It’s time to face facts.  For most of us in this fine country, the garden is loooong gone (::weeping sounds::).  But homesteading isn’t just about growing.  It’s about self-sufficiency.  In some circles, it’s about returning to the “old ways” of doing things.  It includes making many of your own goods, cooking and preserving a bit more from scratch than just about anyone you know, and making do with whatever you can re-purpose.  And truth be told, there’s still plenty you can do to keep the misfitty mojo flowing.

And it is extremely essential to keep the misfitty mojo flowing.  You know how you keep the water tap dripping ever so slightly in some parts of the country (MINE!) to keep the pipes from freezing up and becoming useless?  Yeah, it’s kinda like that.  This has been a public service announcement from your Bad Mama Genny.

Here are some of the things I’m working on.  Why not try a few yourself?

1. Prepare the garden beds and containers for next year.  So all the dead plants have been pulled and you spend entire mornings looking at those barren containers/patches of earth and sobbing your little heart out (No?  You don’t?  Uh, me either!…).  Let’s get it started for next year!  Why not try your hand at lasagna gardening?  You’ll be layering moistened “brown” and “green” layers of compostable materials and topping the whole thing with finished compost or rich soil.  Then you just keep the whole thing moist and let nature do its work.  Come springtime–voila–beautiful, black gold ideal for planting.

2.  Make some countertop kefir!  Get started with this lady –she REALLY knows her stuff.

3.  Why not grow mushrooms in a cool, dark corner of your little homestead?  This winter I’ll be growing shiitakes and oyster mushrooms!  Then I’ll be trying this OMG recipe for Creamy, Buttery, Chive-y Caviar-Like Mushrooms or, heck, even this Mushroom, Jalapeño, and Cilantro Salsa.

4.  Make some homebrew, dudes!  Right now The Boy’s got Bourbon Pecan Pie Ale and Gingerbread Pumpkin Pie Ale on tap in the old refrigerator he converted to a kegerator.  Now or soon-to-be bubbling away in our fermentation room:  Hard Apple Cider, Whiskey-Spiked Christmas Porter, and Ye Olde English Bitter.  We’re also considering putting up some mead made with local, raw honey.  (Have you ever eaten raw honey?  Ohmygoodnessgracious, you haven’t?!  GO.  DO.)

5. Cure some meat!  Why not try your hand at duck breast prosciutto or even–gasp!–an entire ham?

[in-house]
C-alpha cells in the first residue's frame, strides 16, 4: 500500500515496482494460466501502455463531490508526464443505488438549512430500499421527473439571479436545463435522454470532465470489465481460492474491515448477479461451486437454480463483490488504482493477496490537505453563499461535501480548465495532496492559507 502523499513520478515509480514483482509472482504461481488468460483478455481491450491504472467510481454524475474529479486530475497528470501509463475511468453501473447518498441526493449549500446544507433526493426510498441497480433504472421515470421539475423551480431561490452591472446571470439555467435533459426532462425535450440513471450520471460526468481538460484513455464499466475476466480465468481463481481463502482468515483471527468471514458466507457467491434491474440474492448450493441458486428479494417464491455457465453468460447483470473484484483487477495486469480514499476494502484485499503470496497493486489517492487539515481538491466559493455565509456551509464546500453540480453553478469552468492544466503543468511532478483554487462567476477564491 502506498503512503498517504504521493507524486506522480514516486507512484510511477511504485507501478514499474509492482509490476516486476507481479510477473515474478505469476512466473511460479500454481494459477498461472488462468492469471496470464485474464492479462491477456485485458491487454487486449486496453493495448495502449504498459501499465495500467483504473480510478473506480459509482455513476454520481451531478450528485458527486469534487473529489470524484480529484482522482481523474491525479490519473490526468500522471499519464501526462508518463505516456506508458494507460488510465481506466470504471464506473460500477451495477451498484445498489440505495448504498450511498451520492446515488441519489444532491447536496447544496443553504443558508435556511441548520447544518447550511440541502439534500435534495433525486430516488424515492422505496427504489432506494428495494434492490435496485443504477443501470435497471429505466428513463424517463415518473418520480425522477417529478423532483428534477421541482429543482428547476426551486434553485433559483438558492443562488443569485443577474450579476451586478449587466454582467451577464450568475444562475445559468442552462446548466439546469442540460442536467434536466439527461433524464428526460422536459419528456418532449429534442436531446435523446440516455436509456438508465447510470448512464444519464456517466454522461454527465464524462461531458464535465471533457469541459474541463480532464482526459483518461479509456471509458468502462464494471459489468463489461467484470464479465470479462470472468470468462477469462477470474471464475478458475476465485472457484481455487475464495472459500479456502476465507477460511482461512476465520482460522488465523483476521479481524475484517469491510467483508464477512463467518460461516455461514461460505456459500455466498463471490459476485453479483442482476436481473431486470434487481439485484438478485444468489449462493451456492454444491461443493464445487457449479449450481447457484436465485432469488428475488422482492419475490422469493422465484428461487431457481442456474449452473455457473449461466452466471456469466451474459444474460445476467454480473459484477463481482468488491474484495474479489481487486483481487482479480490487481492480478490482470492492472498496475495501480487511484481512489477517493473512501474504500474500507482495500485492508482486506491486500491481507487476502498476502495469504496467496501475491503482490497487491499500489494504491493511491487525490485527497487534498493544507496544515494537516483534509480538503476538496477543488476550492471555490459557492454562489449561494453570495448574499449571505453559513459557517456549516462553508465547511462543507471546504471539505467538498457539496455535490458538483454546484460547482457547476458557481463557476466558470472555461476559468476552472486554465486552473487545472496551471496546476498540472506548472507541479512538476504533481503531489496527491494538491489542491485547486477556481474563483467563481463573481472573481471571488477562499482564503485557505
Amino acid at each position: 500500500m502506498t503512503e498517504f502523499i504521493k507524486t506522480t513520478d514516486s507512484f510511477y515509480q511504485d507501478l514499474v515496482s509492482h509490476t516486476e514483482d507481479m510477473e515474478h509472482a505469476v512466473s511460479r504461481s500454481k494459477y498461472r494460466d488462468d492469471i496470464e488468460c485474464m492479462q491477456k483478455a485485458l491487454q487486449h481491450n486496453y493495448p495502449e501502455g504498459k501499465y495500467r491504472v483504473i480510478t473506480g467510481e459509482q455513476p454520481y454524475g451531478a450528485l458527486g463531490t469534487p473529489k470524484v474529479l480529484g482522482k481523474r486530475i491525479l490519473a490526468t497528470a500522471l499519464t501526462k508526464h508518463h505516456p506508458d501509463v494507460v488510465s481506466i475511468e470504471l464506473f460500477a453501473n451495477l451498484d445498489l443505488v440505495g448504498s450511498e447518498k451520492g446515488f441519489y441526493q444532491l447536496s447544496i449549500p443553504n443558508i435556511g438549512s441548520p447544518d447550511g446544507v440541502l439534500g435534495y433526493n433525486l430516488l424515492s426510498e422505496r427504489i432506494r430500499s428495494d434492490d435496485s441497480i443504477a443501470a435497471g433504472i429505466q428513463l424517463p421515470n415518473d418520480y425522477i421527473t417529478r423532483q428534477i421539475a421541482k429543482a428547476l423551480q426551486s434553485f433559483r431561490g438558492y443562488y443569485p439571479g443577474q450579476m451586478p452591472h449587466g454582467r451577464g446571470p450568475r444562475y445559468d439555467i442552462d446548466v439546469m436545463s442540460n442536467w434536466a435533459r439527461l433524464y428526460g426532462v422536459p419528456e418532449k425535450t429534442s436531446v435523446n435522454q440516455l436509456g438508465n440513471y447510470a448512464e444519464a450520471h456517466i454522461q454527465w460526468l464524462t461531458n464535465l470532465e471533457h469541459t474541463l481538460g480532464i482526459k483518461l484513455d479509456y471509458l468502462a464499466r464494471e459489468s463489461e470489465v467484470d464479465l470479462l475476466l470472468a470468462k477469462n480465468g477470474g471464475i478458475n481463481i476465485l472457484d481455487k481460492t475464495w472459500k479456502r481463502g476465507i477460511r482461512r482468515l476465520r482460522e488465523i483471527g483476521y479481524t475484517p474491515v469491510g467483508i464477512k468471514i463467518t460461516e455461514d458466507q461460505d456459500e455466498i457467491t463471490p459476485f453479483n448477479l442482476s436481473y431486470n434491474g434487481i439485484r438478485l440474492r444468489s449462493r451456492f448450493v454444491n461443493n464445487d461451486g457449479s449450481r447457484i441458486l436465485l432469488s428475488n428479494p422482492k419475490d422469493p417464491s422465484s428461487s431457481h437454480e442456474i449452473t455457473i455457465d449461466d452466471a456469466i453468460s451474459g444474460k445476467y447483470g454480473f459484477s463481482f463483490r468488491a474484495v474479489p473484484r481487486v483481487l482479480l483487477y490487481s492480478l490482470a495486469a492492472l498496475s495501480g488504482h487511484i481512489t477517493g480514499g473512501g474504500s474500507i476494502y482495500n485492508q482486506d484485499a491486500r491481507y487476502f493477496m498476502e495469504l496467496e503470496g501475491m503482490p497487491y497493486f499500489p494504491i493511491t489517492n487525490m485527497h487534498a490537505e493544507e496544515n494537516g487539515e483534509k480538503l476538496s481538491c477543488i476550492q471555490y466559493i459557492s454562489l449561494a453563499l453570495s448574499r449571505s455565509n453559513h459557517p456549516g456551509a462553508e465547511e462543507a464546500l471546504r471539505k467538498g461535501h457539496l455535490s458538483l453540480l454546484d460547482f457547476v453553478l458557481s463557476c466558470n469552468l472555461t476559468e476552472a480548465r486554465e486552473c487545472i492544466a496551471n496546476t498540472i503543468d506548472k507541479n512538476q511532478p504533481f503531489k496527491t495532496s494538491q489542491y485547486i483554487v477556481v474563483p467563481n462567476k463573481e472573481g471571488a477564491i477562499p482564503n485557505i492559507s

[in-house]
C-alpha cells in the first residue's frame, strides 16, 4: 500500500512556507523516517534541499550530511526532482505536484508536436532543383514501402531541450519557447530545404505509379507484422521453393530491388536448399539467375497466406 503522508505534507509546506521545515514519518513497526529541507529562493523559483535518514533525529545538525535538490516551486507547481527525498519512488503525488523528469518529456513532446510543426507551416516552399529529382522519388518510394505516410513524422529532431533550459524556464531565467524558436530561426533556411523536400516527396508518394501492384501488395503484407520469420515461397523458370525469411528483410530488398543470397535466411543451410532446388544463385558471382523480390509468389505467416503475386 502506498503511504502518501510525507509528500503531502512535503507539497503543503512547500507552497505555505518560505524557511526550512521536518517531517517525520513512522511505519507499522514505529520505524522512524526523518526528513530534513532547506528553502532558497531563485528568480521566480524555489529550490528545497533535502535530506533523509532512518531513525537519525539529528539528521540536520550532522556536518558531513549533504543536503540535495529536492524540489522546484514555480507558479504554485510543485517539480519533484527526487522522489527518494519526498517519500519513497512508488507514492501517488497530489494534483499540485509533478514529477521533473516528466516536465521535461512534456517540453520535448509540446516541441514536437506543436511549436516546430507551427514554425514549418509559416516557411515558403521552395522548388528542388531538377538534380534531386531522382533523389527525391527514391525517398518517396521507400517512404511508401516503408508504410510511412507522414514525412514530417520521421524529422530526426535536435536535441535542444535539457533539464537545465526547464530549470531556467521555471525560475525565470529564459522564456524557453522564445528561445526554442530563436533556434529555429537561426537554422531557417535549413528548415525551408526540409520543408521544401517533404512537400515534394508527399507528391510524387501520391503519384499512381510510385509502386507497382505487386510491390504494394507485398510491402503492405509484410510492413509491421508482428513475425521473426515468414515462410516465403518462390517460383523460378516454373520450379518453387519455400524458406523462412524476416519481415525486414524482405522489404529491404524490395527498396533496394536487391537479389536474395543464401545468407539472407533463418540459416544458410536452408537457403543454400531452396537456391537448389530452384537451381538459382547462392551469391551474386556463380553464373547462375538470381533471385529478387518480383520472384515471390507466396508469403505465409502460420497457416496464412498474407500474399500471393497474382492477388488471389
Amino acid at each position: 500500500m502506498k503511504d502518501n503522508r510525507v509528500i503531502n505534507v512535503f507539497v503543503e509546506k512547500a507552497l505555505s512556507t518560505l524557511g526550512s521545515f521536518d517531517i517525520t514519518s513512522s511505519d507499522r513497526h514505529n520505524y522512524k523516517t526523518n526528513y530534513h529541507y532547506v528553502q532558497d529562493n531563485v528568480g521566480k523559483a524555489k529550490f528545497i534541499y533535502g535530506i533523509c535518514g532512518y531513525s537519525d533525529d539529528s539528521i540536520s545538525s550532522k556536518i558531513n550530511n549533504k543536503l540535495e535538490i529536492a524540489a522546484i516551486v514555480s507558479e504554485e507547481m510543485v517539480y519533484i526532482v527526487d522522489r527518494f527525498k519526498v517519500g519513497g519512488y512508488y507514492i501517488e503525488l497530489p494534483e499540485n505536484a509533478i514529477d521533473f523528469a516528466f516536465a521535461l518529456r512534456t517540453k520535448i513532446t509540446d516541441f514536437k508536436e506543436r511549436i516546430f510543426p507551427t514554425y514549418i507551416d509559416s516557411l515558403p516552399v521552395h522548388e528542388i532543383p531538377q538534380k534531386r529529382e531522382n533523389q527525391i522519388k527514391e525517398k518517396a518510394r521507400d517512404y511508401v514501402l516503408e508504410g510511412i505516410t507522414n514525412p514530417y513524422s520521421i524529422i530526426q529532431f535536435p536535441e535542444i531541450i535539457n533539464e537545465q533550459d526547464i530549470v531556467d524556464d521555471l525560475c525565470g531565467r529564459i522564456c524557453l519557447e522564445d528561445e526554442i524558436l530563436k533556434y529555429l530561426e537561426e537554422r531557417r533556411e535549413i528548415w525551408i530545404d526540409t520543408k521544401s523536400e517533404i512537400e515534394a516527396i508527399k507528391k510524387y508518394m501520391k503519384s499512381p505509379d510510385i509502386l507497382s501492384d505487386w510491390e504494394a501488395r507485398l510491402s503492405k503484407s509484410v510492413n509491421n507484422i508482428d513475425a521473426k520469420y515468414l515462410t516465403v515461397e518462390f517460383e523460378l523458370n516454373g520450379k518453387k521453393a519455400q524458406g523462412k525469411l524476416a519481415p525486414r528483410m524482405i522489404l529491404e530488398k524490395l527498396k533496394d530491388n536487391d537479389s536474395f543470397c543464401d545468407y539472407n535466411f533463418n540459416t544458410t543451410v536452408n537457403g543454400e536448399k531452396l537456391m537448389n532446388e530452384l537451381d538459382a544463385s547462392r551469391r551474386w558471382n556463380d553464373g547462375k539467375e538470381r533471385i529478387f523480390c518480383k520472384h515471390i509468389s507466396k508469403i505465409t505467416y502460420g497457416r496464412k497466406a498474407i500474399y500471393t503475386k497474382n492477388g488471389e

6.  Churn your own butter!  Simply leave some heavy cream on the counter for 12 hours to sour, pour it into a jar that’s big enough to still be 2/3 empty, and shake!  It’ll get super thick and heavy and then…BAM!  A hunk of butter sitting in a pool of buttermilk!  Press the resulting butter with a wet wooden spoon to squeeze out all the buttermilk, wash it under cold water ’til it runs clear, press it again, and then mix with a bit of fine-grain salt.  The Boy, The Brother, and I did this one recent Saturday night (shut up) and the fun was off the hook.  I think The Guys really liked flexing their muscles, and we all liked spoiling our appetites with fresh-baked bread slathered with soft, just-churned butter.  Not sure what to do with the leftover buttermilk?  I’m judging you right now, because if you don’t think of biscuits and pancakes immediately upon acquiring buttermilk, you must not be “ONE OF US”…

::heavy breathing::

–Alright, so that was unsettling and I promise not to do it again.  For at least a few days.  Or more like, 12 hours.  6 hours.  3?  ::heavy breathing::  Okay, well, guess you’ll have to take the BMG just as I am.

What was I saying?

Oh, yes, you can freeze buttermilk.  Just do it in small increments (1/2 or 1 cup) so you can take out just what you need for your recipe.

7.  Make cheese!  You may remember my ricotta recipe , but you can also experiment with mozzarella, farmer’s cheese, kefir cheese, or even some homemade cheddar!

8.  Ferment some sauerkraut, the natural way.

9.  Got a bin of green tomatoes on hand?  Use them for making relish, or let them turn red and cook up a batch of this Sweet & Savory Tomato Jam. (The tomato jam is delicious, but I prefer mine a little less sweet.  If you do, too, and you’re not planning on canning it, I’d halve the sugar.)